A Medical Thriller

No, this post is not about the corona virus, but I am going to use that as an introduction to this post. You see, the weekend we were in London, I followed the corona news very closely, since only the week before, on 27 February 2020, the first case was registered in the Netherlands. By the time we flew to London a week later there were already 607 cases. It spread really rapidly in one of our provinces, due to carnival happening the weekend before the 27th. But, it happened in other countries too — numbers started rising. I started following the online blog of one of our main news channels, and there we also saw the human behaviour of people buying toilet paper and pasta and rice and flour as if the end of the world was imminent (which of course it is, at least the world as we know it).

Now Master T is a very realistic person and he would never follow the corona news as closely as I so. Oh, believe me, he does follow the news, as he reads the Financial Times every day (except for Sundays, and he frequently grumbles about not having a paper on Sundays), but he will not follow a live blog on just one subject. At one stage that weekend, as I gave him another unnecessary update, he said: “It’s keeping you quite busy, isn’t it?”
“Yes it is,” I said, and continued reading the news, while I wondered just why the news was keeping me as busy. I came to the conclusion that it’s not only the news about the virus (which reads like a medical thriller), but also the sociological aspect of what is happening. The way people are behaving, the hoarding of food and other essentials, the way some people feel that others are overreacting, the global panic — the side-effect the virus is having on humankind.

And as I thought that through, and mentioned them to Master T, I realized another thing: I have read so many medical thrillers, and they always kept my attention from beginning to end, because of the illness going on, but also the way people behaved.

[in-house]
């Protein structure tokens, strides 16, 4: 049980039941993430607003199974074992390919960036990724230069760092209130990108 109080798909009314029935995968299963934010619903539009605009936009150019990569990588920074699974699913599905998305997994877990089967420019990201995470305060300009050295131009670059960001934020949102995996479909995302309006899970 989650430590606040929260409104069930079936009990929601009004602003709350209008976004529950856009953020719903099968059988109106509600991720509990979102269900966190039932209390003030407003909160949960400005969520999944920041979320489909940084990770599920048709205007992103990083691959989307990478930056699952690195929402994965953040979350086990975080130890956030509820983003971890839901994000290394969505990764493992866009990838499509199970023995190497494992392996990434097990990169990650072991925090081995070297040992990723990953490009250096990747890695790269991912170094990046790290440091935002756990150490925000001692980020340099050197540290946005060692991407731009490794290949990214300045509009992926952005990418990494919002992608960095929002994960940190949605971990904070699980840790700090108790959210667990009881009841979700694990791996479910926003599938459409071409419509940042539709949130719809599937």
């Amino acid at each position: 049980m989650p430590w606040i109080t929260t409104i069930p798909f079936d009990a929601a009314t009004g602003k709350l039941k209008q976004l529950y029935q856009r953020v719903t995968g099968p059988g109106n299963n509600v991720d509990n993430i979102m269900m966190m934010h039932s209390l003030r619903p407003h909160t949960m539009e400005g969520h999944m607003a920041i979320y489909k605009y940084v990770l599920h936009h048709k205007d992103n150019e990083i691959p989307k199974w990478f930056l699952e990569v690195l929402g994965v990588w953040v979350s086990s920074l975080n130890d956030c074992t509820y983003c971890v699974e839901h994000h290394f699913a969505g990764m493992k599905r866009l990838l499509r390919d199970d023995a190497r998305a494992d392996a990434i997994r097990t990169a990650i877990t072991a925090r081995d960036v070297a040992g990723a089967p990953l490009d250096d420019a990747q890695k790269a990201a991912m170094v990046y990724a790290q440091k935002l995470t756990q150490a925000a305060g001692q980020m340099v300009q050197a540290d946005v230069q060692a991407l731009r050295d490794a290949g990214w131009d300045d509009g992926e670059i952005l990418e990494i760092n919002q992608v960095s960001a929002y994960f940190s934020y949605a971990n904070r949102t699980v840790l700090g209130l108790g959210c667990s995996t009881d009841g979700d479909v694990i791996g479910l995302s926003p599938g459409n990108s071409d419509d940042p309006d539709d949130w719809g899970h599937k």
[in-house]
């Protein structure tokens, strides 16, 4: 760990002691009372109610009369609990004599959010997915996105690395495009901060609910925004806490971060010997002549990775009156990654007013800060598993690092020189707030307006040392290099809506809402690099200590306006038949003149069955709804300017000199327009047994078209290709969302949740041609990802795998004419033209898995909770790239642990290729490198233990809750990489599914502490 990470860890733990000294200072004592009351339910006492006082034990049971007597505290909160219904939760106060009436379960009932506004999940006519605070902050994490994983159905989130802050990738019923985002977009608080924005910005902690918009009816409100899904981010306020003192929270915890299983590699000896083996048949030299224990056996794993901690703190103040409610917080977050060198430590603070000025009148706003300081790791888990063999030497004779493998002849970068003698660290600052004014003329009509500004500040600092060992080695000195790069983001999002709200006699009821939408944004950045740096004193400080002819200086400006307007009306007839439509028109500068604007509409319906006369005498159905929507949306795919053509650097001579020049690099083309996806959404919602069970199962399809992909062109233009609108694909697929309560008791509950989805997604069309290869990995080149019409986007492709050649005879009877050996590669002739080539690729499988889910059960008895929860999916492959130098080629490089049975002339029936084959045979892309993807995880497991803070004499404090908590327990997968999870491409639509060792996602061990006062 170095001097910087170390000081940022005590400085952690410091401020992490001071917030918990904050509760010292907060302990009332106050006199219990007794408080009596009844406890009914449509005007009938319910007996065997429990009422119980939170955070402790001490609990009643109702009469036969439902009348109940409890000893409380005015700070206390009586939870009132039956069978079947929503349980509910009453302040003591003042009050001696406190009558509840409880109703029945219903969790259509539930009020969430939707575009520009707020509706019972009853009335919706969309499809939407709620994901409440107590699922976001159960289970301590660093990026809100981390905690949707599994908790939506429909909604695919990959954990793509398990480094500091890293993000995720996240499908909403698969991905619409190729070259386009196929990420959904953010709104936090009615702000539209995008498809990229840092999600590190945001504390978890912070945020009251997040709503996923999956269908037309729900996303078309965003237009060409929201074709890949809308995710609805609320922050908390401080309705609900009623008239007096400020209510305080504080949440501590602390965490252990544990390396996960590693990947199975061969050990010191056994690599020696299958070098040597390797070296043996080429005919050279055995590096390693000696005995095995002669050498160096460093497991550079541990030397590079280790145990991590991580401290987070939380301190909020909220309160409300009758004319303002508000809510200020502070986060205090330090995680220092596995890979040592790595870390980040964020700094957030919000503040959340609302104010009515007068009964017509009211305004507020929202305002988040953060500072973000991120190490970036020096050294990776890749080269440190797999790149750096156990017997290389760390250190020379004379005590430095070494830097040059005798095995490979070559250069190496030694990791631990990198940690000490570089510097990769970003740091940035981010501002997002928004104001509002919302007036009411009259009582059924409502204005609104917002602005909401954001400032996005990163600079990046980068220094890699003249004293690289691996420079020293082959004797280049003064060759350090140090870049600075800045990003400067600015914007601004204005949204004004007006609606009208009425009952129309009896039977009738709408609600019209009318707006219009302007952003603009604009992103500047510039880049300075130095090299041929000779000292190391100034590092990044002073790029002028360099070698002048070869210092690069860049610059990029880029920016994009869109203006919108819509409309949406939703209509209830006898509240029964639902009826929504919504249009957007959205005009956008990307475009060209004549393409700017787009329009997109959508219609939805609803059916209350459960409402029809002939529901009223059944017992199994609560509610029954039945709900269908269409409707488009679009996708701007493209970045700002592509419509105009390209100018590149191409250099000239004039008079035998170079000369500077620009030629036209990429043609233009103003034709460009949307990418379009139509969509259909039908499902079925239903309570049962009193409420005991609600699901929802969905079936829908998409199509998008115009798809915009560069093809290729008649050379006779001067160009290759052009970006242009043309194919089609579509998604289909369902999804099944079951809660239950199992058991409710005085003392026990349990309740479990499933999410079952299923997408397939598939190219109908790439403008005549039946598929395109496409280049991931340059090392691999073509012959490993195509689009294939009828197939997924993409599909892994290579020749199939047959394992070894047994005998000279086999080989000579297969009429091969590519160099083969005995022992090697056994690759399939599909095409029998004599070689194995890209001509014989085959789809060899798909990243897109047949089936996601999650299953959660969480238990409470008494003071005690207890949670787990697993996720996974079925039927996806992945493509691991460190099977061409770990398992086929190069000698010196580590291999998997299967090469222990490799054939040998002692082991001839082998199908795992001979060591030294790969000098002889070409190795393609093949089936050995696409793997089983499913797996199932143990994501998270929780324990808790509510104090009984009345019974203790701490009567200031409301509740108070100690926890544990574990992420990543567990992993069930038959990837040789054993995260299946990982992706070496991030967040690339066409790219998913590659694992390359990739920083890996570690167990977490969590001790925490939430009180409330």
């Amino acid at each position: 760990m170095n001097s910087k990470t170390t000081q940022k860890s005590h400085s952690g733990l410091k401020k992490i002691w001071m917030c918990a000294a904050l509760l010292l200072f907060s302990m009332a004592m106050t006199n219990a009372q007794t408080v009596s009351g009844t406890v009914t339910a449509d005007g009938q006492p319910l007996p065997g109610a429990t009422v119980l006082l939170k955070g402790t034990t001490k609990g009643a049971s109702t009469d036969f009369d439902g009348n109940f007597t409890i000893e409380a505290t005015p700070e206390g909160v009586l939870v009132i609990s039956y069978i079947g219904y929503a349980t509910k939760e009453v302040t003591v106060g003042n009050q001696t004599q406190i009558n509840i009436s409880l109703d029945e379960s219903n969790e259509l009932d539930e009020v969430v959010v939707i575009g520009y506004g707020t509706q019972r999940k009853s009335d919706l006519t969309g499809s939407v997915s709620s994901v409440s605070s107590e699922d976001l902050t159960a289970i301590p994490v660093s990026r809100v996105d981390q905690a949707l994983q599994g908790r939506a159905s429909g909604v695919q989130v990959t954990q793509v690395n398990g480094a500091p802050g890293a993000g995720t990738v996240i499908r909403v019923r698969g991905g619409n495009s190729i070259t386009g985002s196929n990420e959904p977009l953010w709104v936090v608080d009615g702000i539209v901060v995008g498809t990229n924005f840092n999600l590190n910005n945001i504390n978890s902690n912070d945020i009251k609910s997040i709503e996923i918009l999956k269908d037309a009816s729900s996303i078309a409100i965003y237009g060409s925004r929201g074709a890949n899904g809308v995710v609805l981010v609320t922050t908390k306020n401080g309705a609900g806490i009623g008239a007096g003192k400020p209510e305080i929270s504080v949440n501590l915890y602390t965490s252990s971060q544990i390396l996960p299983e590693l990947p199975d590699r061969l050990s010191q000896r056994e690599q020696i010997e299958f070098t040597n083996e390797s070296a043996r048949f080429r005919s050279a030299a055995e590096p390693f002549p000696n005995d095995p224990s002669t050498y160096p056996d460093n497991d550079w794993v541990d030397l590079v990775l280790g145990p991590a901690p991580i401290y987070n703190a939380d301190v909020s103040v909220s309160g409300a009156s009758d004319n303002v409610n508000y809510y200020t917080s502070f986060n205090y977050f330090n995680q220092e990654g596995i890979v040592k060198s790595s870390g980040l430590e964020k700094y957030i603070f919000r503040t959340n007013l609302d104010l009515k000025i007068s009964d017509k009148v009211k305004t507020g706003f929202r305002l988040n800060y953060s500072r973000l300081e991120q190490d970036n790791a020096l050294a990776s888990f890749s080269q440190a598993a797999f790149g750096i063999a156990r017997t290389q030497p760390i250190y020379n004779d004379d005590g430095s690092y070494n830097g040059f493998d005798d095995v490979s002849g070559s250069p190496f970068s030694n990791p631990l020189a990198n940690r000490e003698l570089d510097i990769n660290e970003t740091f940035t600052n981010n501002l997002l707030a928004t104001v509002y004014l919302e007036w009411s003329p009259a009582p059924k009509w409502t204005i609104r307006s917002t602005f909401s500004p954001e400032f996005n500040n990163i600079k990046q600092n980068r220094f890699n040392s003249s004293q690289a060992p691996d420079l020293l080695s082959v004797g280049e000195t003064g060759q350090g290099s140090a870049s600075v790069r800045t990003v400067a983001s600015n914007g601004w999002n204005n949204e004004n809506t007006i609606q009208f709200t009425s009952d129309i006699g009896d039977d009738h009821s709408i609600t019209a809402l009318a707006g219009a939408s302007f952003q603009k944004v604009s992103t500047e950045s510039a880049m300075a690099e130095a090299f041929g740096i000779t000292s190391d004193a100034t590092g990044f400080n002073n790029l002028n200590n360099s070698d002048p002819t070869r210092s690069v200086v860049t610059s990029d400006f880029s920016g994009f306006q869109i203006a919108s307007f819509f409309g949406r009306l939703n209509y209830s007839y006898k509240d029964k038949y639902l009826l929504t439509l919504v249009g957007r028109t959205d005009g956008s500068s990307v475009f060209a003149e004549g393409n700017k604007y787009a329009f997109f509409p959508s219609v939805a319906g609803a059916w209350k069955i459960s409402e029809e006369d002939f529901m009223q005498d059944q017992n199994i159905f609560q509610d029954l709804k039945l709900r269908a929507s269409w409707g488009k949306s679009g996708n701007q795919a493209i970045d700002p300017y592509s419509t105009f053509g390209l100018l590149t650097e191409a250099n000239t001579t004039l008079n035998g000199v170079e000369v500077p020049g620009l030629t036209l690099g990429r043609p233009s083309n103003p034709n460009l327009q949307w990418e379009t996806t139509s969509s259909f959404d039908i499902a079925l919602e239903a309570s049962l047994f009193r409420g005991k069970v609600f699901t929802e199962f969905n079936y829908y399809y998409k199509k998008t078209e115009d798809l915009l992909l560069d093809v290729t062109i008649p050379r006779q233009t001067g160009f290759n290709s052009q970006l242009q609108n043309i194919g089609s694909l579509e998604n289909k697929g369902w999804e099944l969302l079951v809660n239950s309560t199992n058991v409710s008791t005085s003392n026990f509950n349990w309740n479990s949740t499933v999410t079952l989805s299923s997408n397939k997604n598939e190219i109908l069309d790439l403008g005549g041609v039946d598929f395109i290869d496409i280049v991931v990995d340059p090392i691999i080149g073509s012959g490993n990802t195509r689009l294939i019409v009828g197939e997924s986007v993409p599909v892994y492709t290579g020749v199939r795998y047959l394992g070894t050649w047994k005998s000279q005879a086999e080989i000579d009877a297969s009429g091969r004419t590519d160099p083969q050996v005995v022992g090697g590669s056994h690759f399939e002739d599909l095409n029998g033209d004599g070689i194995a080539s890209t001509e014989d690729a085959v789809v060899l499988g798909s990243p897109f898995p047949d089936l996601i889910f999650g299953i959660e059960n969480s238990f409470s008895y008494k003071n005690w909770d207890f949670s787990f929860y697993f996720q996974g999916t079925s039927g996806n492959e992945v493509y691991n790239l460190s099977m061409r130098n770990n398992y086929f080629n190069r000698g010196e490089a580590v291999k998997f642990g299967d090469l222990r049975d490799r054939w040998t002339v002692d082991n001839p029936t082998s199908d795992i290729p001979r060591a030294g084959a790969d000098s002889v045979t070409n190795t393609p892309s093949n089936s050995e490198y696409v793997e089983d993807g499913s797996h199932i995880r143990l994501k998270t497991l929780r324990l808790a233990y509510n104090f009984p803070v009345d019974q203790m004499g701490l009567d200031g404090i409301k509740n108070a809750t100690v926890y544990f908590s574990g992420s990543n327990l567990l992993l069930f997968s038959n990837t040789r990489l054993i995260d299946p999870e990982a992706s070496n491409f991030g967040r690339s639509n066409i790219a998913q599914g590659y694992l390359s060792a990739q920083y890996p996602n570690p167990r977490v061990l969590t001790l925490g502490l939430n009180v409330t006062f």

Robin Cook

My most favorite author of medical thrillers is Robin Cook. I don’t think there’s a book of him I haven’t read. Every one of them. Maybe twice. Three times even. I think Coma is the best known of his books, but there are so many, such as Brain, Fever, Mindbend, Outbreak, Mortal Fear, Terminal, Mutation, Toxin, Acceptable Risk, Seizure, and many more. I absolutely LOVE his books.

Patricia Cornwell

My second favorite writer definitely is Patricia Cornwell, and here I am talking about her books that are written around the main character of the medical examiner Kay Scarpetta. The books are all a mixture of medical thriller and crime, another genre I do love a lot. (Side note: I still have a collection of magazines from my early twenties with the biggest crimes of mankind, mostly serial killers. I love reading about it, or watching movies with true stories about this subject. Patricia Cornwell’s Kay Scarpetta books are brilliant!

Other authors

There are more authors who write medical thrillers, but the only other two I have read are Michael Palmer and Michael Chrichton, although I haven’t read all their books. Both of them weave brilliant tales, but I think I was just such a fan of Robin Cook’s books, and his writing style, that the styles of these two authors didn’t grow on me that much. However, those books I read, I definitely enjoyed.

Other genres

I don’t only read medical thrillers. As said, I also like crime stories, especially those set in the court room, which is why I enjoyed all of John Grisham’s books. Those are books I discovered in my early thirties. Back in my teens and early twenties, I read a lot of Heinz G. Konzalik’s books. He was a war correspondent during the second world war and lots of his books were set in nazi Germany, or communist Russia. I was intrigued — there you have it again — by human nature. Books I absolutely devoured in my teens were that of a tomboy called ‘Saartjie’, books about Huckleberry Finn and Tom Sawyer, and I read so many books set in the early years of South Africa, when live evolved around ‘Kaap de Goede Hoop’. I have two stories on my blog that have more or less the same time setting, Lady Amore and “Die Opsitkers”. The latter is only in Dutch as the Afrikaans sayings get lost in translation to English.